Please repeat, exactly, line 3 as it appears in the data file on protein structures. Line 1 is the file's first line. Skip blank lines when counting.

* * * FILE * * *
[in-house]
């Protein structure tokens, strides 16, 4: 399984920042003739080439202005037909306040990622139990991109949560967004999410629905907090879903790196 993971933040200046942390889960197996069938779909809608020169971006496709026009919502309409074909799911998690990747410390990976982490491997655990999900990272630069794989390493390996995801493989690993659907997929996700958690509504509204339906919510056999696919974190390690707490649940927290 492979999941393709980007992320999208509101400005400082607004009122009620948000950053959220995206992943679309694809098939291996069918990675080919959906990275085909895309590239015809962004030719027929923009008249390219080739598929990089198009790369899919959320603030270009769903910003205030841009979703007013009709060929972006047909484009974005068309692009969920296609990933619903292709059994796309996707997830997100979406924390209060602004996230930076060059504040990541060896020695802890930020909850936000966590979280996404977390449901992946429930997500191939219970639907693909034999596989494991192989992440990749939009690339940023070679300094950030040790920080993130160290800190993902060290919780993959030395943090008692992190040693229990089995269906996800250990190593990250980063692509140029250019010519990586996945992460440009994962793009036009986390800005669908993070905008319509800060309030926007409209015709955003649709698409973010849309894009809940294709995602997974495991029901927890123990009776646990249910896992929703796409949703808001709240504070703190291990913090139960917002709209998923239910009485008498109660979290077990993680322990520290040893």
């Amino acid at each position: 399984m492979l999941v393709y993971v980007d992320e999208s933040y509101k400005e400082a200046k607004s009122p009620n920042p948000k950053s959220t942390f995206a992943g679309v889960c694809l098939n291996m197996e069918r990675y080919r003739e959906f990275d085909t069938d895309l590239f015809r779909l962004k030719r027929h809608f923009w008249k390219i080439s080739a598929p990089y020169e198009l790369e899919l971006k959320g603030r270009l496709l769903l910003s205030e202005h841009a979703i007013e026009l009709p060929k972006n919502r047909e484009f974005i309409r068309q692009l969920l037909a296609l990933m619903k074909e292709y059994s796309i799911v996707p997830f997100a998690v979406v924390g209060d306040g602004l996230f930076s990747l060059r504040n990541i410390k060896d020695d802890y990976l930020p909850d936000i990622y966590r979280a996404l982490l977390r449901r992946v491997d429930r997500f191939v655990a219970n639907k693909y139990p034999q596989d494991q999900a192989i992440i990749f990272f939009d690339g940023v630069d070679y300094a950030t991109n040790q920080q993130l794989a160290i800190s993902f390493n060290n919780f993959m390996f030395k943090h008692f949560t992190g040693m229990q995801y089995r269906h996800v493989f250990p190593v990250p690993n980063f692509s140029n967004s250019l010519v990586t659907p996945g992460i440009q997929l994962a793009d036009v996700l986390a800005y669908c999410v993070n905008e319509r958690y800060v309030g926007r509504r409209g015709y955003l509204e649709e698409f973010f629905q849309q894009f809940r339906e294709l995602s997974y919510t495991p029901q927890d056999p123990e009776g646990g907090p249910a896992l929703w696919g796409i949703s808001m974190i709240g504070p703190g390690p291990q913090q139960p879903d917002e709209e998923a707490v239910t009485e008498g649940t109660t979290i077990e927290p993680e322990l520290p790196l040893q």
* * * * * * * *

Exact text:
């Amino acid at each position: 399984m492979l999941v393709y993971v980007d992320e999208s933040y509101k400005e400082a200046k607004s009122p009620n920042p948000k950053s959220t942390f995206a992943g679309v889960c694809l098939n291996m197996e069918r990675y080919r003739e959906f990275d085909t069938d895309l590239f015809r779909l962004k030719r027929h809608f923009w008249k390219i080439s080739a598929p990089y020169e198009l790369e899919l971006k959320g603030r270009l496709l769903l910003s205030e202005h841009a979703i007013e026009l009709p060929k972006n919502r047909e484009f974005i309409r068309q692009l969920l037909a296609l990933m619903k074909e292709y059994s796309i799911v996707p997830f997100a998690v979406v924390g209060d306040g602004l996230f930076s990747l060059r504040n990541i410390k060896d020695d802890y990976l930020p909850d936000i990622y966590r979280a996404l982490l977390r449901r992946v491997d429930r997500f191939v655990a219970n639907k693909y139990p034999q596989d494991q999900a192989i992440i990749f990272f939009d690339g940023v630069d070679y300094a950030t991109n040790q920080q993130l794989a160290i800190s993902f390493n060290n919780f993959m390996f030395k943090h008692f949560t992190g040693m229990q995801y089995r269906h996800v493989f250990p190593v990250p690993n980063f692509s140029n967004s250019l010519v990586t659907p996945g992460i440009q997929l994962a793009d036009v996700l986390a800005y669908c999410v993070n905008e319509r958690y800060v309030g926007r509504r409209g015709y955003l509204e649709e698409f973010f629905q849309q894009f809940r339906e294709l995602s997974y919510t495991p029901q927890d056999p123990e009776g646990g907090p249910a896992l929703w696919g796409i949703s808001m974190i709240g504070p703190g390690p291990q913090q139960p879903d917002e709209e998923a707490v239910t009485e008498g649940t109660t979290i077990e927290p993680e322990l520290p790196l040893q």